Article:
Chicago’s 7th U.S. Circuit Court of Appeals entered a decision reversing a class action against glaucoma eye drops providers.
Chicago’s 7th U.S. Circuit Court of Appeals entered a decision to reverse a class action certification order in a lawsuit alleging eye drops used to treat glaucoma were larger than necessary, and the defendants who sold them, Allergan, Alcon, Bausch and Lomb, Pfizer, Merck and Prasco, were, therefore, causing patients to over pay for the drops. Glaucoma is a condition that causes damage to the eye’s optic nerve and gets worse over time. It’s usually linked to a buildup of pressure inside the eye. If the damage continues, glaucoma can lead to permanent vision loss in those who suffer from the condition. Patients use drops to decrease eye pressure by allowing fluid to drain better or decreasing the amount of fluid naturally made by the eye.
The reversal indicates that even if these companies sold cheaper eye drops that were just as effective, consumers would have still gotten exactly what they paid for. The amount would have varied, and they would have been receiving less of the product at the lower price. Judge Richard Posner, a cat lover, used these animals, cat kibbles and the cat food product Fancy Feast, among other inferences, to illustrate his point in making his decision.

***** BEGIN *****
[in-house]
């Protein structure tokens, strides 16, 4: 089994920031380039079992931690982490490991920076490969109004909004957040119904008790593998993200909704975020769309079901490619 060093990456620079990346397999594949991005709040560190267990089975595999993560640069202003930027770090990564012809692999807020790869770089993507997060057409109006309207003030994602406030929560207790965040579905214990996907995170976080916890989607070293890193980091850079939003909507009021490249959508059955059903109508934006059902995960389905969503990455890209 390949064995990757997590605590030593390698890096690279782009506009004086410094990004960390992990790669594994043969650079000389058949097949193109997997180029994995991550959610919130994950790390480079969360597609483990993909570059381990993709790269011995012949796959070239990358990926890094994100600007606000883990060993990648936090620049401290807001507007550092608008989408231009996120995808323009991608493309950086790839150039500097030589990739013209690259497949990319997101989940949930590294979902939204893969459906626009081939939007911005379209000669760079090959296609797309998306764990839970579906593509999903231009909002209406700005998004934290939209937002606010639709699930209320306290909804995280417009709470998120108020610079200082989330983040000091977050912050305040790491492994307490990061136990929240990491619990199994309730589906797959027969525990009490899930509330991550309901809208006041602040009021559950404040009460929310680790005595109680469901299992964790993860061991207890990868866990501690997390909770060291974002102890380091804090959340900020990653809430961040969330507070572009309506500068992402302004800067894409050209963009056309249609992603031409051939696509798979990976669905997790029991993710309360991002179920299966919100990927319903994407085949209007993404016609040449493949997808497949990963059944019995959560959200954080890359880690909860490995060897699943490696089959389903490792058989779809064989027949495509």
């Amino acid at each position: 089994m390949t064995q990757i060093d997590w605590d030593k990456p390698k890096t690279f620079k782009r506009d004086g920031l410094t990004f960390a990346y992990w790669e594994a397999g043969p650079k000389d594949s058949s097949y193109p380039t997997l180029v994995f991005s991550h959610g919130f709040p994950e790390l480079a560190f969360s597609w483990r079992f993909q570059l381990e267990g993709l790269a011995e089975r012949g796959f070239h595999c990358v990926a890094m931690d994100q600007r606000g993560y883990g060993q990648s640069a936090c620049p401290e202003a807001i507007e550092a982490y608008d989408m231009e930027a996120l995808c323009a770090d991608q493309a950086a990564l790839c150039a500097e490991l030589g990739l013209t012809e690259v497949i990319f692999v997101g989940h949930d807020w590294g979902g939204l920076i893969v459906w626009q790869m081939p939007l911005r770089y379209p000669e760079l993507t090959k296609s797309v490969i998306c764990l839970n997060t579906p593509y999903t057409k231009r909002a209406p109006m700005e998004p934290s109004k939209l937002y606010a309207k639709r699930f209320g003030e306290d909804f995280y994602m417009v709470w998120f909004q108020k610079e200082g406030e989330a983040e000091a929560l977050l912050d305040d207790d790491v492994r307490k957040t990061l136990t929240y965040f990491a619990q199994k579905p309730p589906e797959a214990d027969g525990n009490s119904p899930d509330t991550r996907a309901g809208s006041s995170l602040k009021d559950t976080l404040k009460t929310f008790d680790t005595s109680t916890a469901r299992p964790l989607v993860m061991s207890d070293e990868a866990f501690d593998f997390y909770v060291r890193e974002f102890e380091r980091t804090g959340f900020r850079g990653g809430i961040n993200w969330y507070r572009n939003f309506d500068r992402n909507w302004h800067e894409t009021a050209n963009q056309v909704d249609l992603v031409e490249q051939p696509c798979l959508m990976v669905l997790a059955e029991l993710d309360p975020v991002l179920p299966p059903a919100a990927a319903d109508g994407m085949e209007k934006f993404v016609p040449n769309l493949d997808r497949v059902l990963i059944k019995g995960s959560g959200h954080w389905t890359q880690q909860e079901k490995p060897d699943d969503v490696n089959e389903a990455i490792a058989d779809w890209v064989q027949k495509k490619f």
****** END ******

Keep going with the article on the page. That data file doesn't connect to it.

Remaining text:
“Suppose the class members all happened to own pedigreed cats, and the breeders who had sold the cats to the class members had told them that as responsible cat owners they would have to feed the cats kibbles during the day and Fancy Feast at night and buy a fountain for each cat because cats prefer to drink out of a fountain (where gravity works for them) rather than out of a bowl (where gravity works against them) and they don’t like to share a fountain with another cat,” Posner wrote. He asked readers to imagine that the cat food got more expensive, and the fountains didn’t work, and stated that obviously the owners wouldn’t be pleased with this. But, they wouldn’t think to sue the breeders, because those that sold them the cats did not misrepresent what they were selling. “It’s the same here,” Posner stated.
In other words, just because users may be disappointed with the size and price of the eye drops, this doesn’t mean the drops themselves are ineffective. Therefore, the plaintiffs who had alleged violation of merchandising practices in the state of Missouri and consumer fraud in the state of Illinois, had no basis to file the class action. There were eight classes certified in total between the two states.
“You cannot sue a company and argue only—it could do better by us—which is all they are arguing. In fact, such a suit fails at the threshold, because there is no standing to sue,” Posner explained in his decision. He specifically wrote, “there was no allegation of collusion or misrepresentation, nor any suggestion that the eye drops are unsafe” and ordered the Southern District of Illinois U.S. District Judge Staci Yandle to dismiss the case with prejudice, or permanently. By issuing the reversal, The Seventh Circuit ultimately concluded that the plaintiffs lacked standing because they failed to assert how they had been harmed.